Mt Coot-Tha House is a project for Morgan Jenkins’ sister, her partner and their two children on an empty bushland block next to their childhood home.
Two key design constraints of slope & bushfire exposure were overlayed with an engrained understanding of this place and the people that would inhabit it, to explore ideas of connection and refuge within a much bigger landscape.
At times, the slope of the site is almost 1:2. The plan of the building provides both a central, efficient staircase that runs directly into the contour of the hill (expressed as a civic scaled blockwork axis at the scale of the gum trees), and also a more meandering, informal path across the contours – across stairs, benches, seats and low walls. Except for the garage level, the house is essentially a single storey building stretched up the slope of the hill. These smaller sectional shifts allow a grounded courtyard space adjacent to the living area of the house which becomes a kind of ‘village green’ around which the rituals of daily life are lived. A high ridgeline to the west, allowed for built elements to be arranged to define courtyard which opens in this direction and allows dappled light into the house for as long as possible in the afternoons.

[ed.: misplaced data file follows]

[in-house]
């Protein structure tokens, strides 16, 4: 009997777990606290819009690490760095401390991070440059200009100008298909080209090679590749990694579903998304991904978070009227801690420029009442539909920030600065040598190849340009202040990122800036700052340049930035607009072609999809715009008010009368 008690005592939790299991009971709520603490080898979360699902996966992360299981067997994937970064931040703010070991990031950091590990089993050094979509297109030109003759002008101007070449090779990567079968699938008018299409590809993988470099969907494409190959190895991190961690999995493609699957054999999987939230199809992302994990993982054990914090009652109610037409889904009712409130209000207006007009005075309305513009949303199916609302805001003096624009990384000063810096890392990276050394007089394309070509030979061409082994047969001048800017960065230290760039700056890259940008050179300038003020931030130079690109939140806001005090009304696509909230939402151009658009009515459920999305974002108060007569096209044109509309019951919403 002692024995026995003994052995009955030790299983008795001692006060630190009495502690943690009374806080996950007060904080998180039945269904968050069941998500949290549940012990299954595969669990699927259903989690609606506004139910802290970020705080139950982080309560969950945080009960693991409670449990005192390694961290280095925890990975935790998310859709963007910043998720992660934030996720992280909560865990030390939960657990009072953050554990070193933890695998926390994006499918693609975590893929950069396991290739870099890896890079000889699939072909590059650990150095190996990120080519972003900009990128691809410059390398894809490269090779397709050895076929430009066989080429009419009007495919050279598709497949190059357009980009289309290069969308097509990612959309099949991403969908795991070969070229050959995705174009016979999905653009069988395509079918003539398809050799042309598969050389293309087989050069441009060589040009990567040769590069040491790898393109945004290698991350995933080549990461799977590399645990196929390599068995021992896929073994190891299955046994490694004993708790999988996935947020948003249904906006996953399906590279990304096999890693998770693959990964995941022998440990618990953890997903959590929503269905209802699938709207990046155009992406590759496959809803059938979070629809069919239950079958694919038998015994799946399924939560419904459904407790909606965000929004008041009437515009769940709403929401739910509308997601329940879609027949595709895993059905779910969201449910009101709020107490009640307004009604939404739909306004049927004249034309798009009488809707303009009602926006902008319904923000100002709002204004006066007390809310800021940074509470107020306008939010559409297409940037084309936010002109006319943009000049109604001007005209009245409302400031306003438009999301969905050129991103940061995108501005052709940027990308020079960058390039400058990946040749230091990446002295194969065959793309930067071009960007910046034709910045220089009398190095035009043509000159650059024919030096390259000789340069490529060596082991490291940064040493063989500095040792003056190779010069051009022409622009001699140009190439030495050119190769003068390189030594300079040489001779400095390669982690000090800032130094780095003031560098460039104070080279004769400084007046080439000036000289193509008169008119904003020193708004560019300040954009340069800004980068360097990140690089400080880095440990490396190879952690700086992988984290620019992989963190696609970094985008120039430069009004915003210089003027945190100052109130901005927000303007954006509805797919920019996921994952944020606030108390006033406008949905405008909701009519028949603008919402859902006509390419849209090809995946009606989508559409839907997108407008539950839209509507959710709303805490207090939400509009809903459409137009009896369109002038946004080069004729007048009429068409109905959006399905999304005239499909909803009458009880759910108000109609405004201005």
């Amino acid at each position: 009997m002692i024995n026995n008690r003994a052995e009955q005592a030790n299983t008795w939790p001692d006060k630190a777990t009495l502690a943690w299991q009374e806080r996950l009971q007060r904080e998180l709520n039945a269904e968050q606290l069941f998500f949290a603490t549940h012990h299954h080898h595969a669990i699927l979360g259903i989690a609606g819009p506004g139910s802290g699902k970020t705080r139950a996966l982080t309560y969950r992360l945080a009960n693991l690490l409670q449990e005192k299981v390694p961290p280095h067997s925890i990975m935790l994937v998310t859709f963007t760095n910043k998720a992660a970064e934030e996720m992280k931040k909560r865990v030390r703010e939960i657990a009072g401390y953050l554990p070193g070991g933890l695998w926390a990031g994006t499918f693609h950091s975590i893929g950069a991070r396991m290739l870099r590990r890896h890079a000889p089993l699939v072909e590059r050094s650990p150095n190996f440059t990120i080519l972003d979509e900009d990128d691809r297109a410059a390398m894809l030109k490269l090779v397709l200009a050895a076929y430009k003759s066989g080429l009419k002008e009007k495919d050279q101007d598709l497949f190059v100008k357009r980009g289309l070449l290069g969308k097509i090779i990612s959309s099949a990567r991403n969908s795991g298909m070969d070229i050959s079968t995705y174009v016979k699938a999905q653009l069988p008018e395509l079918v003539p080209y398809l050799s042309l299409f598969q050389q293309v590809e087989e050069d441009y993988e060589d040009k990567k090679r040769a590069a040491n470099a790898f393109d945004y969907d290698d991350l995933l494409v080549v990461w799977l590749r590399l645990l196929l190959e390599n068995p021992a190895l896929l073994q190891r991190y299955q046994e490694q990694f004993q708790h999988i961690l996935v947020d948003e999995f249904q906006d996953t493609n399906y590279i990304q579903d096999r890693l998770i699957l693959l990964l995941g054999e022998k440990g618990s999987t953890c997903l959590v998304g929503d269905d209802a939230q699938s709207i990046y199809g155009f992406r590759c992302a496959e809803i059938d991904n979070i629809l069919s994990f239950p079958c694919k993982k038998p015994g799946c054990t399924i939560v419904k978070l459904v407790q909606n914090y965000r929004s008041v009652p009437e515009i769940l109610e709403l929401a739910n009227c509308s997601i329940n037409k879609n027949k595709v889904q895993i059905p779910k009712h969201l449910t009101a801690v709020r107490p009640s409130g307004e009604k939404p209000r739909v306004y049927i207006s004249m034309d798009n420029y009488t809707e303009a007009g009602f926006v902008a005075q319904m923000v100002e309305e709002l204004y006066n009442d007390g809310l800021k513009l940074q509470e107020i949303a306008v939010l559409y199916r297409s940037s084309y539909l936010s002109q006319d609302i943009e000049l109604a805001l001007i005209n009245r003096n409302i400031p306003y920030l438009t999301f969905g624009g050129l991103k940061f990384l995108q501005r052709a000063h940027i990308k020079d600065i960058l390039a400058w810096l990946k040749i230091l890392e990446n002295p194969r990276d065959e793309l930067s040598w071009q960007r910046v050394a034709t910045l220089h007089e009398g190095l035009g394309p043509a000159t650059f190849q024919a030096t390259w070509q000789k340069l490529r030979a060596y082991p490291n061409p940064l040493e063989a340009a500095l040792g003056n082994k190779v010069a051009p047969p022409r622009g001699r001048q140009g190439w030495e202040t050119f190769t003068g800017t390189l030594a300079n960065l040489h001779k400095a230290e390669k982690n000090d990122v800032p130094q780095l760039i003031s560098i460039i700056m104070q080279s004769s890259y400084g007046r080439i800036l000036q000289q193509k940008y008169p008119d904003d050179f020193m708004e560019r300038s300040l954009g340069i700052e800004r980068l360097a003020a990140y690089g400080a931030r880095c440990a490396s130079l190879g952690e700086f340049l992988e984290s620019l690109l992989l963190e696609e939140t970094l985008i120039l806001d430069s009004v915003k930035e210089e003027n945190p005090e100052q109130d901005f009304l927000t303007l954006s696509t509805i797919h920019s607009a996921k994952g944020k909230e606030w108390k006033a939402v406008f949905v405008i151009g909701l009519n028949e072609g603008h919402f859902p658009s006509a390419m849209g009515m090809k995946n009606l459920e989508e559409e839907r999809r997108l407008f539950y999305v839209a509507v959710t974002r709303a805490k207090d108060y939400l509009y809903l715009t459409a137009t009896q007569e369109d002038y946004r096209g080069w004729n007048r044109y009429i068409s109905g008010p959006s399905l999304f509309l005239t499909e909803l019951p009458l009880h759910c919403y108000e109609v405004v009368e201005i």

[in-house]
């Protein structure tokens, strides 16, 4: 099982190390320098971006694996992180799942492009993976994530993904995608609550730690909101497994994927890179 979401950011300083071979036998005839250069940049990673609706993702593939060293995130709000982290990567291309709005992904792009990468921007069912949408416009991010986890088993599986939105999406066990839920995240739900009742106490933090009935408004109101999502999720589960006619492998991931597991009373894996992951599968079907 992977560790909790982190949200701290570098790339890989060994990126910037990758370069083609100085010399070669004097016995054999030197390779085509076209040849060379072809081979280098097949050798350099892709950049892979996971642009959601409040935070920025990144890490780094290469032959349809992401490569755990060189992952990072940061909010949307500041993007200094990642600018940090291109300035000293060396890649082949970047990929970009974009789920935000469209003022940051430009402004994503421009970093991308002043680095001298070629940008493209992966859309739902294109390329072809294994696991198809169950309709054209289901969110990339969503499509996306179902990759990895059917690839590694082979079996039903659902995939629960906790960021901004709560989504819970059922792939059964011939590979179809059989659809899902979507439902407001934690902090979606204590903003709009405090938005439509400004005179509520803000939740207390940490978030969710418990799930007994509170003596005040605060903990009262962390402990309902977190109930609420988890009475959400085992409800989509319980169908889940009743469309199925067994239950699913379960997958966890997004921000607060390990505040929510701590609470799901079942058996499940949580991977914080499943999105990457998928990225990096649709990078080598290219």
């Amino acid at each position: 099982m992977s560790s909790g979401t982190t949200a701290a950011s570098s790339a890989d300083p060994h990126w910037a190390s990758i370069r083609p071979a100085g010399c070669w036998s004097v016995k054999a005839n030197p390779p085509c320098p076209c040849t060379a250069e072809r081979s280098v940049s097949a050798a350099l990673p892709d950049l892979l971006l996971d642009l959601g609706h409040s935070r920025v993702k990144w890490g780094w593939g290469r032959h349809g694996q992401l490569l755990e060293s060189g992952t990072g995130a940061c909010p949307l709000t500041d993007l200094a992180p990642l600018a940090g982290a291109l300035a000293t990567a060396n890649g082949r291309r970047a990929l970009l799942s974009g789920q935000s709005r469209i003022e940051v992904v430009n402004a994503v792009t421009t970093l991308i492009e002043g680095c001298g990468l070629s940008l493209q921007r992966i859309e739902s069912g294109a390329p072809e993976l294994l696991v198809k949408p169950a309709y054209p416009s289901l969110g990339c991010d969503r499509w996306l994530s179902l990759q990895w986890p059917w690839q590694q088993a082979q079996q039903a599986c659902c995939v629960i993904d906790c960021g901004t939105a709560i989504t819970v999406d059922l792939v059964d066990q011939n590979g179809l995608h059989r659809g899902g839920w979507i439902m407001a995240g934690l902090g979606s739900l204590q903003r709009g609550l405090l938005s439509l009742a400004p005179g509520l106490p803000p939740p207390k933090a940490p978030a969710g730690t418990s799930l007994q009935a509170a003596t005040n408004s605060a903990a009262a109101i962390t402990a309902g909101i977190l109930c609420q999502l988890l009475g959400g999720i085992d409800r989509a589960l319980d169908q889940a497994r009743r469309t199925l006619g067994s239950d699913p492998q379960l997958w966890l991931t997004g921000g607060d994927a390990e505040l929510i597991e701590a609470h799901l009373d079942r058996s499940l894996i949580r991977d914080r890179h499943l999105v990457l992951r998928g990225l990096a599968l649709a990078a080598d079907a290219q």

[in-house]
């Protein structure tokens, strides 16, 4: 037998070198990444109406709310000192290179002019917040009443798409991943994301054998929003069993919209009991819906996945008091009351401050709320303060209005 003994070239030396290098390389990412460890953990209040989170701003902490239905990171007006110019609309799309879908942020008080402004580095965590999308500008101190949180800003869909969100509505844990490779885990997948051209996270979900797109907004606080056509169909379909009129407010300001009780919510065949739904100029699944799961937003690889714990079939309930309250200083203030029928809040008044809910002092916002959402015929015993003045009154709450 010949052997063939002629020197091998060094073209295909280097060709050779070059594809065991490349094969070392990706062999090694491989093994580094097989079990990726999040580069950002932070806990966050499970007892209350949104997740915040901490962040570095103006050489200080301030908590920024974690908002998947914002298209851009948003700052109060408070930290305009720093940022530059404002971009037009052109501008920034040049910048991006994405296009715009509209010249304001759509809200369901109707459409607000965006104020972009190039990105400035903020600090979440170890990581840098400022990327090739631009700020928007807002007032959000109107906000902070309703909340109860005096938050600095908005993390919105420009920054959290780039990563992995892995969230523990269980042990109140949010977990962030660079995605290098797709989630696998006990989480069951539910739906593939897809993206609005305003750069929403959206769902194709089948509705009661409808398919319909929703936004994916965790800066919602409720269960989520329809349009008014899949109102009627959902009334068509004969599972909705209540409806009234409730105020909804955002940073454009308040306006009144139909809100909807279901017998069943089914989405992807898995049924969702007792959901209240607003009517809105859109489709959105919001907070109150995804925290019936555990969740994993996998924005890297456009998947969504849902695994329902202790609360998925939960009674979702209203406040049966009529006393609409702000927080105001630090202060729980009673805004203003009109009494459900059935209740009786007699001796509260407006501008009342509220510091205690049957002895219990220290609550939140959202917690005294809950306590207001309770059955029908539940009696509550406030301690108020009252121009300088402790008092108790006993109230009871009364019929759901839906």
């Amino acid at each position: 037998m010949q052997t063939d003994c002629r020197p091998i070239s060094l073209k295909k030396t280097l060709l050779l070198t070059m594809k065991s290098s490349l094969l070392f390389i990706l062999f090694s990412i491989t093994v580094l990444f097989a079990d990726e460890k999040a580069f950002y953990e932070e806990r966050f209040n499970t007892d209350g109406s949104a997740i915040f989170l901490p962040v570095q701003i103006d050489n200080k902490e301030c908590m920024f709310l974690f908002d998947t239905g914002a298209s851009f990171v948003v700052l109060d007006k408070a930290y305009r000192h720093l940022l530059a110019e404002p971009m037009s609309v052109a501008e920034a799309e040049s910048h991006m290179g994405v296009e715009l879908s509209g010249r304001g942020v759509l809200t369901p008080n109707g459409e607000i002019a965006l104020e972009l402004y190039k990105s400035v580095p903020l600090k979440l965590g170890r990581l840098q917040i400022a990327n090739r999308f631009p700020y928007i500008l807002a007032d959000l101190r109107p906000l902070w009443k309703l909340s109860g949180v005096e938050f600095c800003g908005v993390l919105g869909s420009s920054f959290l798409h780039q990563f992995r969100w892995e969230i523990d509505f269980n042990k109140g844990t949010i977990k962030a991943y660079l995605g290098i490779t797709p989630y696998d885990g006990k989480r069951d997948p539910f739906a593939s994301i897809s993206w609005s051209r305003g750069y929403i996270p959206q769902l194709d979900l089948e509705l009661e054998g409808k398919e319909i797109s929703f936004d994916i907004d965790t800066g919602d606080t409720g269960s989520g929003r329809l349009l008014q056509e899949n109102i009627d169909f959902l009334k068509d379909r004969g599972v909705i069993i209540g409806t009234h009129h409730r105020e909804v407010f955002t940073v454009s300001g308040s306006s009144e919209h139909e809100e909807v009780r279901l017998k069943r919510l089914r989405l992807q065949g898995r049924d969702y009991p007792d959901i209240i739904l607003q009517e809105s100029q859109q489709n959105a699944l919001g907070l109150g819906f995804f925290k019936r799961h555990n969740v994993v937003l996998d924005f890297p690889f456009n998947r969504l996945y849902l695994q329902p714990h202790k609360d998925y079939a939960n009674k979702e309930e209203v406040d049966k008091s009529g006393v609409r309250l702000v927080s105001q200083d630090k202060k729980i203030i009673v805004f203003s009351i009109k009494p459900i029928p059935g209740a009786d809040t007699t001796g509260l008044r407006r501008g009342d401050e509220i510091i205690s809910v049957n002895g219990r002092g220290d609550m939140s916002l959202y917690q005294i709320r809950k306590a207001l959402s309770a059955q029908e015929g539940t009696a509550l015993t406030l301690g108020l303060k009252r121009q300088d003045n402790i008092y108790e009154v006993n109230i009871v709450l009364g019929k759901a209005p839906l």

The vertiginous experience of leaning back to peer up into the canopy is captured in high level windows that frame views over the top of other parts of the building to the bushland beyond. All openings in the building are treated like picture windows to specific moments of the immediate site and into far off views of the broader landscape.
Externally the building embraces the rigour necessary to achieve the technical specifics of a BAL40 site by using robust and prozaic materials which have been detailed in a manner which will require no maintenance moving forward and will let the building continue to settle into the hill over time. Retaining walls are largely moved off the high side of the building to create smaller, lush courtyards which deal with overland flow concerns and mimic the flatter areas of the hillside where the dry, gum eucalypt forest gives way to denser vegetation.
Text provided by the architect